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MPs call for IPC to assess the sustainability of energy from waste fuel sources

The Infrastructure Planning Commission (IPC) should have a greater role in assessing the sustainability of energy from waste (EfW) fuel sources, according to a new report by the House of Commons Energy and Climate Change Committee.

The report entitled The proposals for national policy statements on energy focuses on the Governments proposals on national policy statements (NPSs), which will form the primary basis for decisions on planning applications for nationally significant infrastructure. The IPC was formed in October 2009 as part of a move to strip local authorities with the right of veto over key energy projects (see MRW story). NPSs set out the criteria against which the IPC will judge applications for development consent. EfW falls under the umbrella of NPSs on renewable energy.

A statement from the report recommends that the Department for Energy and Climate Change re-assess whether its current guidance on EfW ensures that only waste that cannot otherwise be economically recycled or reused is sourced as feedstock for EfW production.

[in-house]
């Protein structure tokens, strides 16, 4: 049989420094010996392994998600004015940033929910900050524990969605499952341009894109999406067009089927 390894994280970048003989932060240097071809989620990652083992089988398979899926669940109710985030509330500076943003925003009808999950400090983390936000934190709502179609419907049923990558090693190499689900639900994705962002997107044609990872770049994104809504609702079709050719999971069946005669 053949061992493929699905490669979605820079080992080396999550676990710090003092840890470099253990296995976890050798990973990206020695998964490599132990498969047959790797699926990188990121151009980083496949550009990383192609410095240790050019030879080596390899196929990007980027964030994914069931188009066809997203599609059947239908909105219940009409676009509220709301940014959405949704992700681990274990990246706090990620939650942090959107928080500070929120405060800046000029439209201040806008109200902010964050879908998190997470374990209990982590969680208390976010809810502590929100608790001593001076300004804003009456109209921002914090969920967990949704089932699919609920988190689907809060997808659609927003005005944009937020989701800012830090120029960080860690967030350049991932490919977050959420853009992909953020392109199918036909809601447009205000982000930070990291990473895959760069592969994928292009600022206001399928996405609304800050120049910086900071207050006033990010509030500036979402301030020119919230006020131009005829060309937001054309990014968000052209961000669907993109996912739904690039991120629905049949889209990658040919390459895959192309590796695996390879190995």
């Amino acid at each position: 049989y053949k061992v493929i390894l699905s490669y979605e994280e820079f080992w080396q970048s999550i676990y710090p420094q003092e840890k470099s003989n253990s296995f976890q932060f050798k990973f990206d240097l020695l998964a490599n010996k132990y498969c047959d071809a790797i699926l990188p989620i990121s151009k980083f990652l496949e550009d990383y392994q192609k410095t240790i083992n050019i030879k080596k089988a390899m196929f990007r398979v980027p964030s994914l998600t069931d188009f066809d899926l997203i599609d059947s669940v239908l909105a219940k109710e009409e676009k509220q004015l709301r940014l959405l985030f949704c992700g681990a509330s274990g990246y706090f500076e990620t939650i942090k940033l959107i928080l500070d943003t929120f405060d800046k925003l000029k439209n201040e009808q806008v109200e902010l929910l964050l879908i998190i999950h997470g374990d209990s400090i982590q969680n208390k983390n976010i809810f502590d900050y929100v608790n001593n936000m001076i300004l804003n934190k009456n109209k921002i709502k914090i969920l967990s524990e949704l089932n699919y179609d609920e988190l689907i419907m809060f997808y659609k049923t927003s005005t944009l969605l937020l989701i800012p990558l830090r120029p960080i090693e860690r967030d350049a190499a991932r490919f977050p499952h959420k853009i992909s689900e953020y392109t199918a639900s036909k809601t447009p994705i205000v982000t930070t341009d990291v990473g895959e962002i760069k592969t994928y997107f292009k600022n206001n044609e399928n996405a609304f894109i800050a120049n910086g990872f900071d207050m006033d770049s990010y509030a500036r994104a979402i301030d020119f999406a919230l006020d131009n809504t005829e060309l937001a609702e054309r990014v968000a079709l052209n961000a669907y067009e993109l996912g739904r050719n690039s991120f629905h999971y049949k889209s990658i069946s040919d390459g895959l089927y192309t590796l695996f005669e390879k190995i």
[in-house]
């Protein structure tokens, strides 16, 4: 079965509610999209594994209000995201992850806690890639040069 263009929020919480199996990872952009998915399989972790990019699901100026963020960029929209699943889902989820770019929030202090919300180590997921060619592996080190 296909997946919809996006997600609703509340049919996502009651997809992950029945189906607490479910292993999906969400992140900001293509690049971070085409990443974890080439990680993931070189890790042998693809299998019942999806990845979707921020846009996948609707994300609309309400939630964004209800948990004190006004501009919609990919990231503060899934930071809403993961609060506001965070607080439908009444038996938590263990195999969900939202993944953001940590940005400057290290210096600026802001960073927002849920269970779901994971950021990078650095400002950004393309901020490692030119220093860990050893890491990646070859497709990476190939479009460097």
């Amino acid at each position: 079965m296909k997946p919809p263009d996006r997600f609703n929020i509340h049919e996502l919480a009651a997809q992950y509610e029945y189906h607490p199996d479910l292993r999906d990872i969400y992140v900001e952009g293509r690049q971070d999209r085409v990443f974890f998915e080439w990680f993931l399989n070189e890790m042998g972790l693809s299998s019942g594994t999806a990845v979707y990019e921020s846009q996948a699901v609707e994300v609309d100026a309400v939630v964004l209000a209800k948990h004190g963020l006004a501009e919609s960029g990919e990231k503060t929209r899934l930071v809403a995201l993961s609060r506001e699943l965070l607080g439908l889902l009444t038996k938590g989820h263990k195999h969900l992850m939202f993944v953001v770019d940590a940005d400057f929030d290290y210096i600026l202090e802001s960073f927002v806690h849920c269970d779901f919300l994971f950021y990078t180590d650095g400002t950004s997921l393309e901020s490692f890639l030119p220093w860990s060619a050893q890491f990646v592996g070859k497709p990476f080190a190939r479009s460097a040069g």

The report highlights concerns from the Friends of the Earth which provided evidence for the report. The organisation expressed concern about EfW technology for NPSs on renewable energy because it felt that a large proportion of its fuel source was non-renewable. The FoE also claimed that greater development of EfW would result in direct competition with recycling and reuse as alternative waste options.  In support of this argument, the organisation noted that waste arisings were beginning to fall and recycling rates increase. It also argued that this could create a problem over time, as EFW plant operators would wish to have long-term contracts with local authorities for their fuel source and there would be a lack of fuel feedstock for the EfW plants.

The FoE welcomes the Energy and Climate Change Committees report. FoE economics campaigner Simon Bullock said: MPs have rightly identified significant flaws in the Governments draft planning policies on major energy infrastructure projects and are urging important changes. These policy statements will determine whether we get locked into a high-carbon future over the next few decades, or invest in safe, clean and green technologies.

FoE has written to Ed Miliband warning him that these proposals are probably unlawful and could lead to a challenge in the courts.

Launching the report, Energy and Climate Change Committee member Labour MP for Sherwood Paddy Tipping commented: The NPSs on energy will be crucial for delivering our energy and climate change objectives. As ministers will no longer determine planning consent for nationally important infrastructure in the future, it is vital that the NPSs are underpinned by a full democratic mandate.

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